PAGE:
Glenn Ficarra and John Requa’s true-crime saga hustles viewers into a clever confidence game: a deathbed confession riddled with delayed revelations, bait-and-switch surprises, and unpredictable reversals of trajectory and tone. But what else would you expect from Steven Russo (Jim Carrey), a conman à clef based on an infamous real-life grifter and compulsive liar Steven Russell? Revisiting the subgenre of the screwball caper, Bad Santa and Bad News Bears scribes Ficarra and Requa have made a wildly successful directorial debut. These dudes could have made a career coasting on colorful vulgarities but have instead developed their past themes in revelatory ways. They’ve also provided Jim Carrey with his freshest, funniest role since The Cable Guy. (Suck on that, Tom Shadyac.)
When the film begins, Steven (Carrey) is a poster boy for the Moral Majority: church organist, deputy cop, dutiful provider for his daughter and wife (Leslie Mann). But after a near fatal car crash, Steven quickly reevaluates his priorities. “I’m gay,” he tells his family—and moves to fabulous Miami. Sewing a lifetime’s worth of wild oats, Steven starts “living high on the gay hog”—wining and dining, South Beach shopping sprees, weekends at tony hotels. “Being gay is really expensive,” he concludes. Prohibitively so for a high-school-educated produce wholesaler. So Russo pulls himself up by his patent-leather bootstraps and starts moonlighting: credit fraud, insurance scams, criminal misrepresentation.
Several warrants and one botched suicide later, he goes directly to jail. Enter inmate Phillip Morris (Ewan McGregor), cute as a puppy and twice as trusting. “I’m a lawyer,” Steven lies, proffering consultations on a pro boner basis. Cue the falling-in-love montage (Johnny Mathis crooning, the two jailbirds swooning), a sequence at once blackly comic in its juxtaposition of prison brutalities and yet as syrupy sincere as Penny Serenade, the Old Hollywood weepie glimpsed briefly on a rec-room TV. Steven promises Phillip he’ll go straight. Phillip swallows Steven’s beautiful lies as easily as his gifted chocolates—a pretty apt metaphor considering he’s diabetic. But old habits die hard. Steven Russo’s most outrageous crimes are still ahead.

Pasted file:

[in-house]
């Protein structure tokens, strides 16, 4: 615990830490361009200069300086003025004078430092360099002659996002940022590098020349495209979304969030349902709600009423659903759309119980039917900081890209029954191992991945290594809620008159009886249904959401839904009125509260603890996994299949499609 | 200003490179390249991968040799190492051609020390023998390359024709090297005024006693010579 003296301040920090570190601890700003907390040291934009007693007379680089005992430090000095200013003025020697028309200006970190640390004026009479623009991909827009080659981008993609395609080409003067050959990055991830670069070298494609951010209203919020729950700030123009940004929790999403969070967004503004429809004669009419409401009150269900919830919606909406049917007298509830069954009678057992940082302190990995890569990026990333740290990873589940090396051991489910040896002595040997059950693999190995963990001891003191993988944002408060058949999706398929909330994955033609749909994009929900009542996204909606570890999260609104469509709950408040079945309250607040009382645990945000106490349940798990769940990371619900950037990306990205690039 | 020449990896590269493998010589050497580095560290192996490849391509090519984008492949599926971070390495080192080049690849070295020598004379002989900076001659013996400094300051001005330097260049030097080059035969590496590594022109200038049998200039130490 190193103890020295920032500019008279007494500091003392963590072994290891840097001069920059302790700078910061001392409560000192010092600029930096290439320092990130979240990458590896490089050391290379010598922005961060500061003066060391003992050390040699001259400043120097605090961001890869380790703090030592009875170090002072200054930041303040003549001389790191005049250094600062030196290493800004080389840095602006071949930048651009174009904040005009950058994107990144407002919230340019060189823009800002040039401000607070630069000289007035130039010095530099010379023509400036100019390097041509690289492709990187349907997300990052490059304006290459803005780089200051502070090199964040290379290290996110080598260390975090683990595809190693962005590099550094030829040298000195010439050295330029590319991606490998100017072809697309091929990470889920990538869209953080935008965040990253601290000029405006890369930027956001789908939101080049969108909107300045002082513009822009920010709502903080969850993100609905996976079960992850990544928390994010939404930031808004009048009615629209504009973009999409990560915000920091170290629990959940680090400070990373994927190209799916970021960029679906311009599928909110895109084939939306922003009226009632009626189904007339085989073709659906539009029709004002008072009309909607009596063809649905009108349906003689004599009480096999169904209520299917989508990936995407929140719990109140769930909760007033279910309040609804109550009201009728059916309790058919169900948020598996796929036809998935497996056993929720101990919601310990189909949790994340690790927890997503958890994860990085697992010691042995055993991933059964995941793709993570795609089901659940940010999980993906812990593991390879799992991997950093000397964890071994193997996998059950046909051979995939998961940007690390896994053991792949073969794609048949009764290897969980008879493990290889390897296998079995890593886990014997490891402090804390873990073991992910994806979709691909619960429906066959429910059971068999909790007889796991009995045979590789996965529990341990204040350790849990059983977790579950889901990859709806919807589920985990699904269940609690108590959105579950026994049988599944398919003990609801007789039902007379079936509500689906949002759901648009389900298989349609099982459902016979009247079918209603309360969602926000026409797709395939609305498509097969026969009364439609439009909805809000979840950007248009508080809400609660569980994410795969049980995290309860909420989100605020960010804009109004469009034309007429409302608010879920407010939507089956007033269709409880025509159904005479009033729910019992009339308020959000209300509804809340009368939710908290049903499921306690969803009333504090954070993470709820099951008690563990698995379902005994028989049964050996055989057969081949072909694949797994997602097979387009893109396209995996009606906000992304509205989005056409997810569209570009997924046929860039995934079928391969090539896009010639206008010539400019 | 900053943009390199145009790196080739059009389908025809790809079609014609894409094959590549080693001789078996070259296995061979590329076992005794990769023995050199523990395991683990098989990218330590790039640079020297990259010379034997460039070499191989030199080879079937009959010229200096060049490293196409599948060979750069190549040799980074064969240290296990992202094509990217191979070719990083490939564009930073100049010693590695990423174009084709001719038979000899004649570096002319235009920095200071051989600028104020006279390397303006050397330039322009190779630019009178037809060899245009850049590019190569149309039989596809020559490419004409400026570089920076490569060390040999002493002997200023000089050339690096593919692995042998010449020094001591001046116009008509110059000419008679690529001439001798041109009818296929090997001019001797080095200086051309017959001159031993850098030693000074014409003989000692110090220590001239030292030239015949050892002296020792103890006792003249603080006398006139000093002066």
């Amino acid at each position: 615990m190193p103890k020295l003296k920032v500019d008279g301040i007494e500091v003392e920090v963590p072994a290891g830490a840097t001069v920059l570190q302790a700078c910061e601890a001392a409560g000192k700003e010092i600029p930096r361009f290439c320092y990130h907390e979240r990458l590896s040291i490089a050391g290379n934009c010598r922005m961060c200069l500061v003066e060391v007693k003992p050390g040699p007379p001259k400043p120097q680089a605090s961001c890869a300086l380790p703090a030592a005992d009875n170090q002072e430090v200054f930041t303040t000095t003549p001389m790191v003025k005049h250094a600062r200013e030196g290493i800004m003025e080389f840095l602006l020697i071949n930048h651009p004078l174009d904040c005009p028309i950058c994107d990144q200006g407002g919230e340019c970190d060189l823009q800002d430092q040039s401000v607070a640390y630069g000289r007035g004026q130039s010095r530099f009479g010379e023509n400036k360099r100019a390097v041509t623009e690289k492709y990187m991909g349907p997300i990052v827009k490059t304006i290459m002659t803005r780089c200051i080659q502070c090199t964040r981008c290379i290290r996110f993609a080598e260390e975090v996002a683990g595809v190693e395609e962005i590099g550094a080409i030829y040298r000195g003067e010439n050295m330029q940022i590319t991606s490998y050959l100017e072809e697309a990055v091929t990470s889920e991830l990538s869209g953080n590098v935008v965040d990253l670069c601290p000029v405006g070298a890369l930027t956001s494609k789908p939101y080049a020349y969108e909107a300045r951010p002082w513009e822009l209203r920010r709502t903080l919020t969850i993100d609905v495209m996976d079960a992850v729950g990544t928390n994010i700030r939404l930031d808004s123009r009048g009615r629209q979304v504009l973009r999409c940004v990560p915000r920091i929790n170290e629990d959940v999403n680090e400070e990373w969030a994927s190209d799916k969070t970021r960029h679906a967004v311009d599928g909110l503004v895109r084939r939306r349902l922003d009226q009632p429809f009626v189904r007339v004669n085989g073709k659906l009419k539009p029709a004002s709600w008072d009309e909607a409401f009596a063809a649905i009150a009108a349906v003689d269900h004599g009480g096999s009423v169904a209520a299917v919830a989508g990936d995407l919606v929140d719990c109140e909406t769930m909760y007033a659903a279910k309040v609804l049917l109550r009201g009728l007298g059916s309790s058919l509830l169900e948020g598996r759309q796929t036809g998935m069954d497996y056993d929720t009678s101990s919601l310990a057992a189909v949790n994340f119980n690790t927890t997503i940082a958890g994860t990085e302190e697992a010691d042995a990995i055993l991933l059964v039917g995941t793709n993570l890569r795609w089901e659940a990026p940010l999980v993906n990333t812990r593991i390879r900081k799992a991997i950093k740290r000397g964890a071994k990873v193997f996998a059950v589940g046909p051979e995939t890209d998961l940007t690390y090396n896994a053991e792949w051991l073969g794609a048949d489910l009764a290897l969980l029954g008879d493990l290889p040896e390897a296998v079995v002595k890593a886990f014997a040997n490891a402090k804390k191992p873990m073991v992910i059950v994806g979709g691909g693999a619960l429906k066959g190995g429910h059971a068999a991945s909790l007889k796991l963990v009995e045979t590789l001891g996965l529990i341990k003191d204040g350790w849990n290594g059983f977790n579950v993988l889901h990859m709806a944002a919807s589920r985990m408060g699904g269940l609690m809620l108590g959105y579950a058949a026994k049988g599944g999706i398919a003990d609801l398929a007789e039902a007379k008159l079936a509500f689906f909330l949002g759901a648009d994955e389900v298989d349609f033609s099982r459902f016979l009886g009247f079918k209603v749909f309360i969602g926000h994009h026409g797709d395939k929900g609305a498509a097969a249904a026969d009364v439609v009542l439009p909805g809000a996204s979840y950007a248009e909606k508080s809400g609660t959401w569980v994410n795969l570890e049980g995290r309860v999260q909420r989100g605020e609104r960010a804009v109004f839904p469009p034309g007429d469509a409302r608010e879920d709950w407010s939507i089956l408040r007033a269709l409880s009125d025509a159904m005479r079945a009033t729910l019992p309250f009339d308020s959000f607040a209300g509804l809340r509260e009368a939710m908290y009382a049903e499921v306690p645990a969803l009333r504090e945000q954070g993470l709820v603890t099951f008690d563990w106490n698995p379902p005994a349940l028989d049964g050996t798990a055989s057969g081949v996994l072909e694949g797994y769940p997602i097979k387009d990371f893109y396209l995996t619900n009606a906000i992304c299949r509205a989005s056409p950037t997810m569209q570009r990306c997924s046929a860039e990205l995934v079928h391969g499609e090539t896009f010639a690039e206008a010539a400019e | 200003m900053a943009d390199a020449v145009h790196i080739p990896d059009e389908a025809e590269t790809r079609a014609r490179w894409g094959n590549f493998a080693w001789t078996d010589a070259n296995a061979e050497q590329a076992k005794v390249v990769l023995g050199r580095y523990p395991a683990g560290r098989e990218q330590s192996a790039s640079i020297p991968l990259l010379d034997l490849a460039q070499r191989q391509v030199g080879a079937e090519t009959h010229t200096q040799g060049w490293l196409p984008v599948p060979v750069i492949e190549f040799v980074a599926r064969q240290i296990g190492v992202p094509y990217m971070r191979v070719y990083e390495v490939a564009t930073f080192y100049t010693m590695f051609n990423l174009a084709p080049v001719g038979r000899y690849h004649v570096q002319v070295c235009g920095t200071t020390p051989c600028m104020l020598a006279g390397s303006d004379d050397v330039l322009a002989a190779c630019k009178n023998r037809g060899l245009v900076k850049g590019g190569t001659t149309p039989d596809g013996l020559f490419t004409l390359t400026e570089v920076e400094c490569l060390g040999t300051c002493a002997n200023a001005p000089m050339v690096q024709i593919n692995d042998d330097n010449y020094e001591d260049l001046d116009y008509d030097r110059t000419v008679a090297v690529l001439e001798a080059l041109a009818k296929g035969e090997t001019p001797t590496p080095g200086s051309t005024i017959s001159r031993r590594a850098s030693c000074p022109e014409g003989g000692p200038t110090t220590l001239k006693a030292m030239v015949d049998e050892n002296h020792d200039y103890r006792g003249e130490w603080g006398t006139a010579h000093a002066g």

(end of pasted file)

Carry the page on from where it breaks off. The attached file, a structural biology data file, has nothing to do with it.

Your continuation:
I Love You Phillip Morris sharpens Ficarra and Requa’s Sturges-esque satirical vision of the American Dream. As hilariously risqué and sardonically incisive as ever, they’ve also refined their psychological portraiture in surprising ways. Billy Bob Thornton could toss off Bad-ass one-liners with ease, but the intentional flatness of his character was always a few degrees shy of sketch comedy. Steven is written with psychological complexities and emotional undercurrents nowhere suggested in the Thornton films. Carrey’s performance may be the most well-rounded and satisfying of his career, reconciling the schizophrenic energy of his physical comedy with the psychological grounding and realistic restraint of his dramatic work. Which begs the question: Oscar bait? Past Carrey roles have been the subject of speculation but the Academy has repeatedly passed him over. “It’s an honor to be nominated,” he joked one year, promptly breaking down in alligator tears. But this time around he has a secret weapon: the gayness.
One of the many things we homos have in common with Nazi-era Germans and the mentally retarded is our irresistible Oscar-baiting allure. “The Brokeback Mountain of American comedy” is a phrase that’s already popped up in several reviews. You can be sure that the publicists will Milk that angle for all its worth. But as far as the Academy goes, there’s good gay (a nobly suffering victim: self-hating, gay-bashed, or slowly dying of AIDS) and bad gay (sexually satisfied and guilt-free). So, for ex-ample: pounding a mustached muscle bottom as he begs, “Do it, man! Come in my ass!”? Way too faggoty for Hollywood—but then again, I would have thought that was also true for a star of Jim Carrey’s caliber. So maybe I’m wrong. A Best Actor nod for this performance would be the greatest gay Oscar moment since Sally Fields’s acceptance speech. Because then we would know that you don’t just tolerate us. Then we’d know that you like us. That you really like us.